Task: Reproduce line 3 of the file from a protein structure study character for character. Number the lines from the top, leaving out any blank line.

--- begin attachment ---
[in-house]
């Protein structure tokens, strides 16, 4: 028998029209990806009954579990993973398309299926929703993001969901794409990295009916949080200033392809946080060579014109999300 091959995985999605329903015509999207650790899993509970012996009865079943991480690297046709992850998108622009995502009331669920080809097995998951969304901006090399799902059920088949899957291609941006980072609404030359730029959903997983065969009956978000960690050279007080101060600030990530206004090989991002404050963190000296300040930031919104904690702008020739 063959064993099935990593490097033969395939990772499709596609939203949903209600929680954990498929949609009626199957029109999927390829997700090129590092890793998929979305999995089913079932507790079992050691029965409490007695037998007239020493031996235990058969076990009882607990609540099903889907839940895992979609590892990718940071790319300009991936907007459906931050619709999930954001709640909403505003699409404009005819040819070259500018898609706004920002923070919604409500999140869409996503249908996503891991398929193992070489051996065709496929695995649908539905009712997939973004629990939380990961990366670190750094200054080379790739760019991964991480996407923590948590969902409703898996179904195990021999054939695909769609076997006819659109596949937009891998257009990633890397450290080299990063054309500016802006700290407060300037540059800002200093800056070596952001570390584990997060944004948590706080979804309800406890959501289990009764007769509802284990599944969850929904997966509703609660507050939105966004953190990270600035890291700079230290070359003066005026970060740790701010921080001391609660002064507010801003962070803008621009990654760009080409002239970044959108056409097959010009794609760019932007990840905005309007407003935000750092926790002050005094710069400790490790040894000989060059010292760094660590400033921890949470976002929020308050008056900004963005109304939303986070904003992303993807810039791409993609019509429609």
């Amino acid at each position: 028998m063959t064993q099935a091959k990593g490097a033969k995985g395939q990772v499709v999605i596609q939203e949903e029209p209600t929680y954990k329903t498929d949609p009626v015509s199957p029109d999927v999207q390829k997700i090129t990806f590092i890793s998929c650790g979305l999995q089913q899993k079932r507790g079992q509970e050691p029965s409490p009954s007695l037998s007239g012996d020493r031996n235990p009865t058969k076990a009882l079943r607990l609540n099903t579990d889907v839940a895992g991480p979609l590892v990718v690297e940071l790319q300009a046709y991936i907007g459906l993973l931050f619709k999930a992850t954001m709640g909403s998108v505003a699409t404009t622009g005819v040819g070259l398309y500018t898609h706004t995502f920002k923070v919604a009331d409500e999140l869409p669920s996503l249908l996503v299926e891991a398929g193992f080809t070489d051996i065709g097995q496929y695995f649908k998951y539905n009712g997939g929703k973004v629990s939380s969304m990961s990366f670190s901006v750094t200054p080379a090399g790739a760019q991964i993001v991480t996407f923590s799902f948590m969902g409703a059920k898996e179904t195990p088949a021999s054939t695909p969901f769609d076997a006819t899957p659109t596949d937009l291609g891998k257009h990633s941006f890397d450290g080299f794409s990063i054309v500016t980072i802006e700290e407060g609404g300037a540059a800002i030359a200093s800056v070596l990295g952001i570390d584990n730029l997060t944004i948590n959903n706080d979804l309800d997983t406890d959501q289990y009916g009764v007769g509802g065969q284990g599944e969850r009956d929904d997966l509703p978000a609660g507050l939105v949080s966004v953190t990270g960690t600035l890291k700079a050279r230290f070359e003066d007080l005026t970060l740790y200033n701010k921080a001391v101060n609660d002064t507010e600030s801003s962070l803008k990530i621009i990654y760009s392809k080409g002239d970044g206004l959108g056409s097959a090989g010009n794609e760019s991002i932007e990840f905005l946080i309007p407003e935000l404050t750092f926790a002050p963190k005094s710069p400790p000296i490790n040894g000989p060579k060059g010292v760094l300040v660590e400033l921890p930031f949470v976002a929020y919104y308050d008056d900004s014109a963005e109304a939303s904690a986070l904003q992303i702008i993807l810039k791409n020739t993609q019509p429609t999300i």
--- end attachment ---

């Amino acid at each position: 028998m063959t064993q099935a091959k990593g490097a033969k995985g395939q990772v499709v999605i596609q939203e949903e029209p209600t929680y954990k329903t498929d949609p009626v015509s199957p029109d999927v999207q390829k997700i090129t990806f590092i890793s998929c650790g979305l999995q089913q899993k079932r507790g079992q509970e050691p029965s409490p009954s007695l037998s007239g012996d020493r031996n235990p009865t058969k076990a009882l079943r607990l609540n099903t579990d889907v839940a895992g991480p979609l590892v990718v690297e940071l790319q300009a046709y991936i907007g459906l993973l931050f619709k999930a992850t954001m709640g909403s998108v505003a699409t404009t622009g005819v040819g070259l398309y500018t898609h706004t995502f920002k923070v919604a009331d409500e999140l869409p669920s996503l249908l996503v299926e891991a398929g193992f080809t070489d051996i065709g097995q496929y695995f649908k998951y539905n009712g997939g929703k973004v629990s939380s969304m990961s990366f670190s901006v750094t200054p080379a090399g790739a760019q991964i993001v991480t996407f923590s799902f948590m969902g409703a059920k898996e179904t195990p088949a021999s054939t695909p969901f769609d076997a006819t899957p659109t596949d937009l291609g891998k257009h990633s941006f890397d450290g080299f794409s990063i054309v500016t980072i802006e700290e407060g609404g300037a540059a800002i030359a200093s800056v070596l990295g952001i570390d584990n730029l997060t944004i948590n959903n706080d979804l309800d997983t406890d959501q289990y009916g009764v007769g509802g065969q284990g599944e969850r009956d929904d997966l509703p978000a609660g507050l939105v949080s966004v953190t990270g960690t600035l890291k700079a050279r230290f070359e003066d007080l005026t970060l740790y200033n701010k921080a001391v101060n609660d002064t507010e600030s801003s962070l803008k990530i621009i990654y760009s392809k080409g002239d970044g206004l959108g056409s097959a090989g010009n794609e760019s991002i932007e990840f905005l946080i309007p407003e935000l404050t750092f926790a002050p963190k005094s710069p400790p000296i490790n040894g000989p060579k060059g010292v760094l300040v660590e400033l921890p930031f949470v976002a929020y919104y308050d008056d900004s014109a963005e109304a939303s904690a986070l904003q992303i702008i993807l810039k791409n020739t993609q019509p429609t999300i």